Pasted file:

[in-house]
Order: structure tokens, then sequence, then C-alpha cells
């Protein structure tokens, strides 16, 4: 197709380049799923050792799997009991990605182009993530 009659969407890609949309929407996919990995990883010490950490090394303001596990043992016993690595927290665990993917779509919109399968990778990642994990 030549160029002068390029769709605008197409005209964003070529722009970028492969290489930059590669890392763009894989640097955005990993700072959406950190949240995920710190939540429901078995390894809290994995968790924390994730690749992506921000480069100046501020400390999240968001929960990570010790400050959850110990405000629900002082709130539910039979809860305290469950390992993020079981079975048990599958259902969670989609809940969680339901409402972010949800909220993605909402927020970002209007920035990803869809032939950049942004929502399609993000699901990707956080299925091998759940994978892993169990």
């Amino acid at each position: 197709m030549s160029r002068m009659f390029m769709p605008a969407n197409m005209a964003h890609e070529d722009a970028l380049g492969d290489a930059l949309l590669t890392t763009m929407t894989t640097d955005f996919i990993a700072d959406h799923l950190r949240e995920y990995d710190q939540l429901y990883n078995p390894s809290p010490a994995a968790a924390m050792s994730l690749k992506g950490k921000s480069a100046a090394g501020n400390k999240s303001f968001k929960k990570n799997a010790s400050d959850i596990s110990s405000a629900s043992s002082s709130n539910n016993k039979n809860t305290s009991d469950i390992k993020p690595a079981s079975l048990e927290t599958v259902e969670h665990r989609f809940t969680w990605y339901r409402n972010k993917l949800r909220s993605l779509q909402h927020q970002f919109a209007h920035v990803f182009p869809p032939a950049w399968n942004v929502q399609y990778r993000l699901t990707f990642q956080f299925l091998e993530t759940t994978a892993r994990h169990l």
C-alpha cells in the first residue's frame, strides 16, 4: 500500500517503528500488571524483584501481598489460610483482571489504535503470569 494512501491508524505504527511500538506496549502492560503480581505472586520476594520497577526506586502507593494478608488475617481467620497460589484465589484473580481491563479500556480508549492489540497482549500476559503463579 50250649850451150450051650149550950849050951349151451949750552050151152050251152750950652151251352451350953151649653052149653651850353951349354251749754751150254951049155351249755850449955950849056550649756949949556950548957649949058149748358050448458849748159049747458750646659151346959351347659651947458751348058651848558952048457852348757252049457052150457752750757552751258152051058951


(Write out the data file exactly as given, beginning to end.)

[in-house]
Order: structure tokens, then sequence, then C-alpha cells
């Protein structure tokens, strides 16, 4: 197709380049799923050792799997009991990605182009993530 009659969407890609949309929407996919990995990883010490950490090394303001596990043992016993690595927290665990993917779509919109399968990778990642994990 030549160029002068390029769709605008197409005209964003070529722009970028492969290489930059590669890392763009894989640097955005990993700072959406950190949240995920710190939540429901078995390894809290994995968790924390994730690749992506921000480069100046501020400390999240968001929960990570010790400050959850110990405000629900002082709130539910039979809860305290469950390992993020079981079975048990599958259902969670989609809940969680339901409402972010949800909220993605909402927020970002209007920035990803869809032939950049942004929502399609993000699901990707956080299925091998759940994978892993169990």
């Amino acid at each position: 197709m030549s160029r002068m009659f390029m769709p605008a969407n197409m005209a964003h890609e070529d722009a970028l380049g492969d290489a930059l949309l590669t890392t763009m929407t894989t640097d955005f996919i990993a700072d959406h799923l950190r949240e995920y990995d710190q939540l429901y990883n078995p390894s809290p010490a994995a968790a924390m050792s994730l690749k992506g950490k921000s480069a100046a090394g501020n400390k999240s303001f968001k929960k990570n799997a010790s400050d959850i596990s110990s405000a629900s043992s002082s709130n539910n016993k039979n809860t305290s009991d469950i390992k993020p690595a079981s079975l048990e927290t599958v259902e969670h665990r989609f809940t969680w990605y339901r409402n972010k993917l949800r909220s993605l779509q909402h927020q970002f919109a209007h920035v990803f182009p869809p032939a950049w399968n942004v929502q399609y990778r993000l699901t990707f990642q956080f299925l091998e993530t759940t994978a892993r994990h169990l």
C-alpha cells in the first residue's frame, strides 16, 4: 500500500517503528500488571524483584501481598489460610483482571489504535503470569 494512501491508524505504527511500538506496549502492560503480581505472586520476594520497577526506586502507593494478608488475617481467620497460589484465589484473580481491563479500556480508549492489540497482549500476559503463579 50250649850451150450051650149550950849050951349151451949750552050151152050251152750950652151251352451350953151649653052149653651850353951349354251749754751150254951049155351249755850449955950849056550649756949949556950548957649949058149748358050448458849748159049747458750646659151346959351347659651947458751348058651848558952048457852348757252049457052150457752750757552751258152051058951